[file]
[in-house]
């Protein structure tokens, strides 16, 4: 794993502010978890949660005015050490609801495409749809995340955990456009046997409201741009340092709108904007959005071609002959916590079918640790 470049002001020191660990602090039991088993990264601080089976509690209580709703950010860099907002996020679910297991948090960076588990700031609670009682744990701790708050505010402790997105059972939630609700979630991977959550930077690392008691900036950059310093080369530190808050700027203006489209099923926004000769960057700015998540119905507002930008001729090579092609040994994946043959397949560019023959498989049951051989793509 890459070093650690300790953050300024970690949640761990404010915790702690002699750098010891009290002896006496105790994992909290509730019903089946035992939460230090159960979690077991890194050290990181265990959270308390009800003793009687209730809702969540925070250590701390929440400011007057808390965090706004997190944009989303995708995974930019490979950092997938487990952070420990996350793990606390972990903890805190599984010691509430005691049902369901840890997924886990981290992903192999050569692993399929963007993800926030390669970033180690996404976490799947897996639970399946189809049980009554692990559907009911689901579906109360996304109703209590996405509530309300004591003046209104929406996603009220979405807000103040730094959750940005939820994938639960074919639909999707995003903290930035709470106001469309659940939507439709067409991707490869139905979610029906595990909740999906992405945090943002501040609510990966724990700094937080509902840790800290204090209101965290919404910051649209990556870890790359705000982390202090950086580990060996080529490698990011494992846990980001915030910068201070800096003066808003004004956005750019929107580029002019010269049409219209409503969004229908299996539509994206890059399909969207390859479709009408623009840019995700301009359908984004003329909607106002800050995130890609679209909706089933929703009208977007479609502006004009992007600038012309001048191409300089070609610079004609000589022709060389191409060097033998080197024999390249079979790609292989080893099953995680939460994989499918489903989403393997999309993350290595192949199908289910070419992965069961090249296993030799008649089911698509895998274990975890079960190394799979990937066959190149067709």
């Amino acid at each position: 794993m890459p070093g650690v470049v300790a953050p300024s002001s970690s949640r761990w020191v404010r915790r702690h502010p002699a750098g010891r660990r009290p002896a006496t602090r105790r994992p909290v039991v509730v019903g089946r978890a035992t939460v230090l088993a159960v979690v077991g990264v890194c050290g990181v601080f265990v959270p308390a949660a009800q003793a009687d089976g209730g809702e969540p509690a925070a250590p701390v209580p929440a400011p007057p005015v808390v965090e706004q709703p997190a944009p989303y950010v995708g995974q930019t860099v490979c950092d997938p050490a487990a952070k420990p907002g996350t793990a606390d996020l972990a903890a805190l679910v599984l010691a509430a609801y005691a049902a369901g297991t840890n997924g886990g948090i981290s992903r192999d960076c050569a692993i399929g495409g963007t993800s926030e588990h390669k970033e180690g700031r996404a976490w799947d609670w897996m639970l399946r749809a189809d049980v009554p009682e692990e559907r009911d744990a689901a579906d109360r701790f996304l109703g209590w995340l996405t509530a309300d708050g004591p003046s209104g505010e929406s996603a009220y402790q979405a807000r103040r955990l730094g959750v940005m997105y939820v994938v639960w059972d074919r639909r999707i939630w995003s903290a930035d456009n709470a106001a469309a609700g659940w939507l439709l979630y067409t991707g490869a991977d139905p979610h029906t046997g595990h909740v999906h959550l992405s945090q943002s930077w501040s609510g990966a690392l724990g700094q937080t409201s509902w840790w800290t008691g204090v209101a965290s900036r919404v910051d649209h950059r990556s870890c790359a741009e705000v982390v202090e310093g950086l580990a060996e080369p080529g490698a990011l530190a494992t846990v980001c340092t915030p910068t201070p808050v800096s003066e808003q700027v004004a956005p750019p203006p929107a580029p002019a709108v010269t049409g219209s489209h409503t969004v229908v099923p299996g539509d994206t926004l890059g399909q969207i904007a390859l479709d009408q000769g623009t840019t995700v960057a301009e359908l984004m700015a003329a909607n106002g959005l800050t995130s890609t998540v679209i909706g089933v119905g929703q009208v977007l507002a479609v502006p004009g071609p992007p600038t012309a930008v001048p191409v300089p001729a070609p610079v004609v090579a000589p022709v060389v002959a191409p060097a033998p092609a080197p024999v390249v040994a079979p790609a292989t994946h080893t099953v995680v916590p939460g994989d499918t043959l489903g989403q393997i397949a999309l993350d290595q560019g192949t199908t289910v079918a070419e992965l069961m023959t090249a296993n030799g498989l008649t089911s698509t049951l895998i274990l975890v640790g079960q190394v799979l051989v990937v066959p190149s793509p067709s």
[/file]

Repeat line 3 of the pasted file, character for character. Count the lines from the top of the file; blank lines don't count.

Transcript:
């Amino acid at each position: 794993m890459p070093g650690v470049v300790a953050p300024s002001s970690s949640r761990w020191v404010r915790r702690h502010p002699a750098g010891r660990r009290p002896a006496t602090r105790r994992p909290v039991v509730v019903g089946r978890a035992t939460v230090l088993a159960v979690v077991g990264v890194c050290g990181v601080f265990v959270p308390a949660a009800q003793a009687d089976g209730g809702e969540p509690a925070a250590p701390v209580p929440a400011p007057p005015v808390v965090e706004q709703p997190a944009p989303y950010v995708g995974q930019t860099v490979c950092d997938p050490a487990a952070k420990p907002g996350t793990a606390d996020l972990a903890a805190l679910v599984l010691a509430a609801y005691a049902a369901g297991t840890n997924g886990g948090i981290s992903r192999d960076c050569a692993i399929g495409g963007t993800s926030e588990h390669k970033e180690g700031r996404a976490w799947d609670w897996m639970l399946r749809a189809d049980v009554p009682e692990e559907r009911d744990a689901a579906d109360r701790f996304l109703g209590w995340l996405t509530a309300d708050g004591p003046s209104g505010e929406s996603a009220y402790q979405a807000r103040r955990l730094g959750v940005m997105y939820v994938v639960w059972d074919r639909r999707i939630w995003s903290a930035d456009n709470a106001a469309a609700g659940w939507l439709l979630y067409t991707g490869a991977d139905p979610h029906t046997g595990h909740v999906h959550l992405s945090q943002s930077w501040s609510g990966a690392l724990g700094q937080t409201s509902w840790w800290t008691g204090v209101a965290s900036r919404v910051d649209h950059r990556s870890c790359a741009e705000v982390v202090e310093g950086l580990a060996e080369p080529g490698a990011l530190a494992t846990v980001c340092t915030p910068t201070p808050v800096s003066e808003q700027v004004a956005p750019p203006p929107a580029p002019a709108v010269t049409g219209s489209h409503t969004v229908v099923p299996g539509d994206t926004l890059g399909q969207i904007a390859l479709d009408q000769g623009t840019t995700v960057a301009e359908l984004m700015a003329a909607n106002g959005l800050t995130s890609t998540v679209i909706g089933v119905g929703q009208v977007l507002a479609v502006p004009g071609p992007p600038t012309a930008v001048p191409v300089p001729a070609p610079v004609v090579a000589p022709v060389v002959a191409p060097a033998p092609a080197p024999v390249v040994a079979p790609a292989t994946h080893t099953v995680v916590p939460g994989d499918t043959l489903g989403q393997i397949a999309l993350d290595q560019g192949t199908t289910v079918a070419e992965l069961m023959t090249a296993n030799g498989l008649t089911s698509t049951l895998i274990l975890v640790g079960q190394v799979l051989v990937v066959p190149s793509p067709s």